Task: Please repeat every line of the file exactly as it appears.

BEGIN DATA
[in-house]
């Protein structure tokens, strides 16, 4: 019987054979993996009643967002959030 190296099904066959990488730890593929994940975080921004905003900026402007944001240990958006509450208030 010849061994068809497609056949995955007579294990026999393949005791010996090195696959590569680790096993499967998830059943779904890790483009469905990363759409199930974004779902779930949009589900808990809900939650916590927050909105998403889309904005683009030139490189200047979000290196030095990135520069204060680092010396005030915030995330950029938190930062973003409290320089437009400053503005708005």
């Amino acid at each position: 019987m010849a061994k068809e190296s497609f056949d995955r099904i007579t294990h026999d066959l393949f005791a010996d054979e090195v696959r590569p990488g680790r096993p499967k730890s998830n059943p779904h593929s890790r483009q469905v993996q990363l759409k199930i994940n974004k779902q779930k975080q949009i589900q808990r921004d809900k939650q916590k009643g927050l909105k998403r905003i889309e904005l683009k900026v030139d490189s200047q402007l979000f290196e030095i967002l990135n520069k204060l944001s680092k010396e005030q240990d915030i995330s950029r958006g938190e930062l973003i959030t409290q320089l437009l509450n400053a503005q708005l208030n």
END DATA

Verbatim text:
[in-house]
């Protein structure tokens, strides 16, 4: 019987054979993996009643967002959030 190296099904066959990488730890593929994940975080921004905003900026402007944001240990958006509450208030 010849061994068809497609056949995955007579294990026999393949005791010996090195696959590569680790096993499967998830059943779904890790483009469905990363759409199930974004779902779930949009589900808990809900939650916590927050909105998403889309904005683009030139490189200047979000290196030095990135520069204060680092010396005030915030995330950029938190930062973003409290320089437009400053503005708005």
């Amino acid at each position: 019987m010849a061994k068809e190296s497609f056949d995955r099904i007579t294990h026999d066959l393949f005791a010996d054979e090195v696959r590569p990488g680790r096993p499967k730890s998830n059943p779904h593929s890790r483009q469905v993996q990363l759409k199930i994940n974004k779902q779930k975080q949009i589900q808990r921004d809900k939650q916590k009643g927050l909105k998403r905003i889309e904005l683009k900026v030139d490189s200047q402007l979000f290196e030095i967002l990135n520069k204060l944001s680092k010396e005030q240990d915030i995330s950029r958006g938190e930062l973003i959030t409290q320089l437009l509450n400053a503005q708005l208030n």